(v. i.) To express amusement, pleasure, moderate joy, or love and kindness, by the features of the face; to laugh silently.
(v. i.) To express slight contempt by a look implying sarcasm or pity; to sneer.
(v. i.) To look gay and joyous; to have an appearance suited to excite joy; as, smiling spring; smiling plenty.
(v. i.) To be propitious or favorable; to favor; to countenance; -- often with on; as, to smile on one's labors.
(v. t.) To express by a smile; as, to smile consent; to smile a welcome to visitors.
(v. t.) To affect in a certain way with a smile.
(v. i.) The act of smiling; a peculiar change or brightening of the face, which expresses pleasure, moderate joy, mirth, approbation, or kindness; -- opposed to frown.
(v. i.) A somewhat similar expression of countenance, indicative of satisfaction combined with malevolent feelings, as contempt, scorn, etc; as, a scornful smile.
(v. i.) Favor; countenance; propitiousness; as, the smiles of Providence.
(v. i.) Gay or joyous appearance; as, the smiles of spring.
(1) But mention the words "eurozone crisis" to other Finns, and you could be rewarded with little more than a confused, albeit friendly, smile.
(2) But after 26.2 miles of pain it may be harder to keep that smile on his face.
(3) Speed's mother said she had watched again some television footage of her son before his death and realised his smile didn't seem genuine as "it didn't extend to his eyes".
(4) But there she sits with a strained smile as he serenades her before an audience of millions.
(5) I remind him that he had been unhappy with the penalty awarded to Barcelona in the Champions League game at Wembley last season, and he smiles.
(6) He was a fixture at Trump rallies, where he met chants of “Lock her up” against Hillary Clinton with a smile.
(7) I didn’t see him tonight,” smiled the alderman.
(8) Gough, as the degenerate black sheep of an English family trying to blackmail an American adulterer, would curl a long lip into a sneering smile, which became a characteristic of this fine actor's style.
(9) That’s before you even begin to consider the sort of outfits, polite eating and staged photos that guarantee I end up with a bleeding foot, skirt tucked into my knickers, mint in my teeth and a fixed smile last seen on a taxidermied pike.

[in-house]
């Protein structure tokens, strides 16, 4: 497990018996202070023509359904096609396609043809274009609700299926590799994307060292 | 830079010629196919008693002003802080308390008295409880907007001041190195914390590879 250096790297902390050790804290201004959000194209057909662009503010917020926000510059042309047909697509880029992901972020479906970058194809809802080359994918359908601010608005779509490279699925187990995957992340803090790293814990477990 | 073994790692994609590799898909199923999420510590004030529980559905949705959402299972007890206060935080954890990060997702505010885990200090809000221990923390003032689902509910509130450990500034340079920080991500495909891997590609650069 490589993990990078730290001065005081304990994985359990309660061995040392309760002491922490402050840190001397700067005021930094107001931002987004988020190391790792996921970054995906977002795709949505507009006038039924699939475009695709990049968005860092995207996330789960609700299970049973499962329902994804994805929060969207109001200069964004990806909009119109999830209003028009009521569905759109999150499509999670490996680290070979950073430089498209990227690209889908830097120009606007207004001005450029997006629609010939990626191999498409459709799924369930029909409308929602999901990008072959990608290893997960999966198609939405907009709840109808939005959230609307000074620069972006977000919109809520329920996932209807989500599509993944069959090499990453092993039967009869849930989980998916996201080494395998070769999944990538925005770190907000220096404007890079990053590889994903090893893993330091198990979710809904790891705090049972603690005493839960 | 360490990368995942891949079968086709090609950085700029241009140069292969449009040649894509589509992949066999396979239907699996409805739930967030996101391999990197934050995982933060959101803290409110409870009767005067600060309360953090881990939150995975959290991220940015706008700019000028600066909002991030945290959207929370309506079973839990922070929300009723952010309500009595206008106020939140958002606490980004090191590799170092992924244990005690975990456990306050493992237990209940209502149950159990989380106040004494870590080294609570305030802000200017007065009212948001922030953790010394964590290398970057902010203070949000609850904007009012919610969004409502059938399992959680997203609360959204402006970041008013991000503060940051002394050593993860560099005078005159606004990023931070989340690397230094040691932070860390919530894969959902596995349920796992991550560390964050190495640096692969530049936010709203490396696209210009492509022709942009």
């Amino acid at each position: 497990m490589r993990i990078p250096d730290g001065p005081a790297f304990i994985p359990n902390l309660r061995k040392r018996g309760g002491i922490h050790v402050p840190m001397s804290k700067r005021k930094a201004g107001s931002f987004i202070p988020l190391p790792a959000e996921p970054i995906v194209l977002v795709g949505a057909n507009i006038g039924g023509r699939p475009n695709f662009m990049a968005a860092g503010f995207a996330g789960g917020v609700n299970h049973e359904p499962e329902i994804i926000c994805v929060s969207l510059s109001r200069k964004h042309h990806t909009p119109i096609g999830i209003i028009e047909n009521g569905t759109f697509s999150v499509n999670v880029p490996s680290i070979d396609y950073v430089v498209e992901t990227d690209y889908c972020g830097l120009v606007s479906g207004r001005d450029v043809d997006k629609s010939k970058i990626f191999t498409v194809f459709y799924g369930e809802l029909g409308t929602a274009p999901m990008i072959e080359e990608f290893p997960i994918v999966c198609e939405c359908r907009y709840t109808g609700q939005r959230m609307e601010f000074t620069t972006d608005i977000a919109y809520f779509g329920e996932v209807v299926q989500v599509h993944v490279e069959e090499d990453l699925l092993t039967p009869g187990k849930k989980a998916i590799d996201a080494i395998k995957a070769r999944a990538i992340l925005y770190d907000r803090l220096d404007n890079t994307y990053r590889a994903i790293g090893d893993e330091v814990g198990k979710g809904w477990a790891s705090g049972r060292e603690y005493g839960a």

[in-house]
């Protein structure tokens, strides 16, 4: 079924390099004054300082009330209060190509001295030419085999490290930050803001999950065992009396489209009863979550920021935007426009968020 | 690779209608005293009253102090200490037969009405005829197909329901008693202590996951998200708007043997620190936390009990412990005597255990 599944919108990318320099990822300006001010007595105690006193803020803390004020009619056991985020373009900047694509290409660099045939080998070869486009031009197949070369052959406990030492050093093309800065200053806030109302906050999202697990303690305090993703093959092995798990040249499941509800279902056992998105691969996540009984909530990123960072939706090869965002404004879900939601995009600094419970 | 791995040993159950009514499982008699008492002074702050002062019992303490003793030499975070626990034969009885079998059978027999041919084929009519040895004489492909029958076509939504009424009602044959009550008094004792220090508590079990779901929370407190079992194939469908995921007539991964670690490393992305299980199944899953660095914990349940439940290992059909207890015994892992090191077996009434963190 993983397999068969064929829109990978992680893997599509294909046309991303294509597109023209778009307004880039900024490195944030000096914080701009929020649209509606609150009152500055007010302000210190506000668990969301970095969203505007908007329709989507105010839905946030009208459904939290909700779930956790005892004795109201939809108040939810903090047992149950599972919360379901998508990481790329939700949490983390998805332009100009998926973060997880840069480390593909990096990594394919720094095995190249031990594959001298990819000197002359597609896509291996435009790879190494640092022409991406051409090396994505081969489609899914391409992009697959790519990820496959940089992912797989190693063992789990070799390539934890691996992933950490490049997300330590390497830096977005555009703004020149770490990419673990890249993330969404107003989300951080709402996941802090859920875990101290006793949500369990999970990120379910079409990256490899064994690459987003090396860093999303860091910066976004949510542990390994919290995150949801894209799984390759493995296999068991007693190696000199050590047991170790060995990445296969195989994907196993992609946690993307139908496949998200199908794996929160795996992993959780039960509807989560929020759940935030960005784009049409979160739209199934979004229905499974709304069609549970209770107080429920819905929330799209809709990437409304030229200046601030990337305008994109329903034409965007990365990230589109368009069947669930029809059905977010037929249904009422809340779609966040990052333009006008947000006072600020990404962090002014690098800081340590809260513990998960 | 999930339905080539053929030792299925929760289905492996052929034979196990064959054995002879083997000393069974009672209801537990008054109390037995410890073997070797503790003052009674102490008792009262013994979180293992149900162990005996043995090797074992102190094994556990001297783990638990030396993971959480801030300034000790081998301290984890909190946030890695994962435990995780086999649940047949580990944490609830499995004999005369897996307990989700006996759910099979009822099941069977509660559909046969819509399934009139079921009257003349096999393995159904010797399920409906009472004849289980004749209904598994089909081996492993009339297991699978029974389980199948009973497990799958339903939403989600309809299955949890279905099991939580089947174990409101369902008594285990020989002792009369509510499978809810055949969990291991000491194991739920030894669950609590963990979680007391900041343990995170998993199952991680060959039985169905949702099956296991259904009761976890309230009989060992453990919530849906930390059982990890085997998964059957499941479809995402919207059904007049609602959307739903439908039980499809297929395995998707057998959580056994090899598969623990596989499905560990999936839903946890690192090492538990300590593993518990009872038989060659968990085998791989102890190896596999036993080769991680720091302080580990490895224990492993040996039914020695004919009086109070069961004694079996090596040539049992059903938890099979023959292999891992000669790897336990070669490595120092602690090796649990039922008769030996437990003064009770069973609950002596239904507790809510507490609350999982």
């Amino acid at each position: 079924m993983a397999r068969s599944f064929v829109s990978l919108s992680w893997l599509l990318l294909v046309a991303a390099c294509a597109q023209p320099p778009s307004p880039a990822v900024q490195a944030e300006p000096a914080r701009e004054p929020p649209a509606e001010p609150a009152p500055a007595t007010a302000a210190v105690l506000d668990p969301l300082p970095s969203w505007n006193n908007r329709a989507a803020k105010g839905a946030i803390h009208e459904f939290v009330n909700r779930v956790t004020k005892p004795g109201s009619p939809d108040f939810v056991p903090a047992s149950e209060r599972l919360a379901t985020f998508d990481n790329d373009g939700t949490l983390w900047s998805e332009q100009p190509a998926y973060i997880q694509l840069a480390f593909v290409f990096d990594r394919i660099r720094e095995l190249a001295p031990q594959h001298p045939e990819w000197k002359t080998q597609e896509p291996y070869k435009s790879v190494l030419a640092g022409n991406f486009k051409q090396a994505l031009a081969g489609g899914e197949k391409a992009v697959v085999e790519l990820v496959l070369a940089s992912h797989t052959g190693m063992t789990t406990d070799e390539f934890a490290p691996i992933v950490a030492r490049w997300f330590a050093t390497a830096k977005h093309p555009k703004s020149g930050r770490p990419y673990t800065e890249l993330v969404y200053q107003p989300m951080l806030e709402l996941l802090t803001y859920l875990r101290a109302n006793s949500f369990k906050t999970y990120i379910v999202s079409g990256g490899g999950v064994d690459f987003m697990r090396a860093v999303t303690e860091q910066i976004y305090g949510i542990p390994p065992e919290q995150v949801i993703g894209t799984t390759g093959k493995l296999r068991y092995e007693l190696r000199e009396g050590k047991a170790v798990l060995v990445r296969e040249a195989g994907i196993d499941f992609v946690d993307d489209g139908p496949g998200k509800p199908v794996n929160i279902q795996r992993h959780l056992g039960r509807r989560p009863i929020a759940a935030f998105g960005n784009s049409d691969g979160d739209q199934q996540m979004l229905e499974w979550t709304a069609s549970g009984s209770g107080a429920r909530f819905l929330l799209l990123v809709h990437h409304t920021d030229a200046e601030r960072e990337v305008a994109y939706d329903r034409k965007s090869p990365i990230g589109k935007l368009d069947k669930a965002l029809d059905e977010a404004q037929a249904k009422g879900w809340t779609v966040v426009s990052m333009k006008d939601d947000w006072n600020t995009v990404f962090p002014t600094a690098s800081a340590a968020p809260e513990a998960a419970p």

(10) "Anne Hathaway at least tried to sing and dance and preen along to the goings on, but Franco seemed distant, uninterested and content to keep his Cheshire-cat-meets-smug smile on display throughout."
(11) But that doesn't mean that I can't make jokes about it, or help noticing the smiles on women's faces whenever this case is mentioned.
(12) "He would say he was a peaceful man, whose smile gives hope."
(13) When he smiles, he looks as cute and gummy as a newborn.
(14) I know I am loved by some clubs, especially one, and in Spain the situation is a bit different because some people hate me," Mourinho continued, adding with a smile: "And many of you are in this room."
(15) Expressions that included muscular activity around the eyes in addition to the smiling lips occurred more often when people were actually enjoying themselves as compared with when enjoyment was feigned to conceal negative emotions.
(16) Blue jean baby, LA lady, seamstress for the band Pretty eyed, pirate smile, you’ll marry a music man Ballerina, you must have seen her, dancing in the sand And now she’s in me, always with me, tiny dancer in my hand For a moment it seemed possible that the person about to get out of the plane was a man of subtle taste and kindness, a man who could appreciate such beauty, who was secure enough in himself to set his arrival in Sacramento to the soundtrack of a 45-year-old song by a gay troubadour.
(17) Singh said a smiling Mandela had asked "Is that me?"
(18) He smiled enigmatically when the questions turned to Greece and the possibility of a country leaving the euro, before dismissing such talk as "not being the working assumption of mine or any government".